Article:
Coronavirus update: Activists slam Turnpike toll hike, Murphy names restart team

Cars and trucks are shown jammed on the southbound New Jersey Turnpike. (Mel Evans/AP Photo)

Cars and trucks are shown jammed on the southbound New Jersey Turnpike. (Mel Evans/AP Photo)

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New Jersey reported 2,887 new coronavirus cases Tuesday, bringing the state’s total to 113,856.

Another 402 people died of complications from COVID-19. The state has now lost 6,442 residents total to the pandemic.

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‘Epitome of foolishness’: N.J. Turnpike Authority slammed over toll hike plan

New Jersey officials faced sharp criticism Tuesday over a plan to raise tolls on the Turnpike and Garden State Parkway in the middle of a pandemic.

The money would fund $24 billion worth of highway widening and other projects. Average tolls on the Turnpike would increase by $1.30, and on the Parkway by $0.30.

During the Turnpike Authority’s monthly meeting on Tuesday, held via telephone, activists slammed board members for considering the proposal at a time when stay-at-home orders make public participation difficult.

They also raised objections to the plan itself, especially its emphasis on highway widening. They said it will increase carbon emissions by putting more cars on the road, degrade air quality and may actually lead to more traffic congestion.

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Activist Lauren Morse pointed to research linking poor air quality to higher rates of death from COVID-19.

“Given everything we know about the impact on human health, and given everything we know about the dire need to drastically cut our emissions, this just seems to me the epitome of foolishness,” she said.

Environmental and transportation advocacy groups have pitched an alternative capital plan that focuses more on mass transit.

The existing proposal, however, has the backing of labor and construction groups. State Transportation Commissioner Diane Gutierrez-Scaccetti has framed it as an economic stimulus that will create badly needed jobs.

The Turnpike Authority has not yet scheduled a vote to approve the plan.

Murphy approves delay in property-tax deadline

New Jersey municipalities have the option of extending the payment deadline for second-quarter property taxes from May 1 to June 1 under an executive order that Gov. Phil Murphy signed Tuesday.

The move comes as more than 850,000 residents have applied for unemployment benefits during a coronavirus-induced economic downturn.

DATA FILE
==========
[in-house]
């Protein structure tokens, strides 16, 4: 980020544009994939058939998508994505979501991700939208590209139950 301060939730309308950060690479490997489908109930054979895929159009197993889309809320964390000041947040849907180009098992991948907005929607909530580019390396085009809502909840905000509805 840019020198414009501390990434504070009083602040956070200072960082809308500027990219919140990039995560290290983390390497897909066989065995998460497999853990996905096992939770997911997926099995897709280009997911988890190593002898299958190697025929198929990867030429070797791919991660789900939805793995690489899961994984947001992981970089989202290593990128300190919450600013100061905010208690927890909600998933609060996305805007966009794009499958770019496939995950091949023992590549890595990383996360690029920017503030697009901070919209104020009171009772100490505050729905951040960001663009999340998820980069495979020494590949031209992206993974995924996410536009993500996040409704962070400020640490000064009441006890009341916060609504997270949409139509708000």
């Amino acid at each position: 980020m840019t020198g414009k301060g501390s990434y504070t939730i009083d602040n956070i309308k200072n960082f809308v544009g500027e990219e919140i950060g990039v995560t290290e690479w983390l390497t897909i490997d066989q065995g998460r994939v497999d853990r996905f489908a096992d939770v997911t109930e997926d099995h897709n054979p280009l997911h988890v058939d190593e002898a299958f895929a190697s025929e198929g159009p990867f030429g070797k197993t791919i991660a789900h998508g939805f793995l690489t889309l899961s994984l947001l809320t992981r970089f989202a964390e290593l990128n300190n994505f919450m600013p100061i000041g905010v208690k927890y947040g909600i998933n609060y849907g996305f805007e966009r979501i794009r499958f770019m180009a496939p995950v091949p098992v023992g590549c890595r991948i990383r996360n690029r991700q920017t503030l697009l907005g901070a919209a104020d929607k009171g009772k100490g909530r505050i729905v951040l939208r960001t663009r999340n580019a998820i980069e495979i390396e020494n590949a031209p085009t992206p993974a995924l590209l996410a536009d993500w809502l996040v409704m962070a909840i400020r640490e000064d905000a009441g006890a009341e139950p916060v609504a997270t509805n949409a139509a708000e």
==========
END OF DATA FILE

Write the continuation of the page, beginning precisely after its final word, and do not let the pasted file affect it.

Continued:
The executive order temporarily supersedes existing law, which allows towns to offer a grace period of up to 10 days.

Fort Lee, in Bergen County, openly defied that law last week when it pushed its second-quarter payment deadline back to June 10, and other towns were reportedly considering similar moves even before Murphy’s announcement.

Murphy previously pushed back the state’s April 15 income tax deadline by three months.

High-profile roster for restart commission

A day after unveiling a six-phase plan for reopening the state’s economy, Murphy on Tuesday announced a star-studded roster to help guide that process that features far more Democrats than Republicans.

The Governor’s Restart and Recovery Commission will be co-chaired by President Emeritus of Princeton University Shirley Tilghman and Merck CEO Ken Frazier.

Among the 19 other members are Ben Bernanke, former chairman of the Federal Reserve under presidents of both parties; Lisa Jackson, former administrator of the U.S. Environmental Protection Agency under President Obama; and Jeh Johnson, former U.S. secretary of homeland security, who also served under Obama.

The governor also tapped incoming Rutgers University President Jonathan Holloway and Evelyn McGee-Colbert, president of Montclair Film and wife of Late Show host Stephen Colbert.

“This team is uniquely qualified for this challenge,” said Murphy, a Democrat. “These are people who have spent their careers rising to the challenge and providing leadership on the global stage. Now they will be advocates and assets for New Jersey.”

Other members include Denise Morrison, who abruptly resigned as CEO of Campbell Soup in 2018 after a sales slump; Neera Tanden, who leads the Center for American Progress, a left-leaning policy institute based in Washington; and labor leader Richard Trumka, national president of the AFL-CIO.

Murphy said he didn’t know when the group would start meeting, although a release from the governor’s office said its work would start “immediately.”

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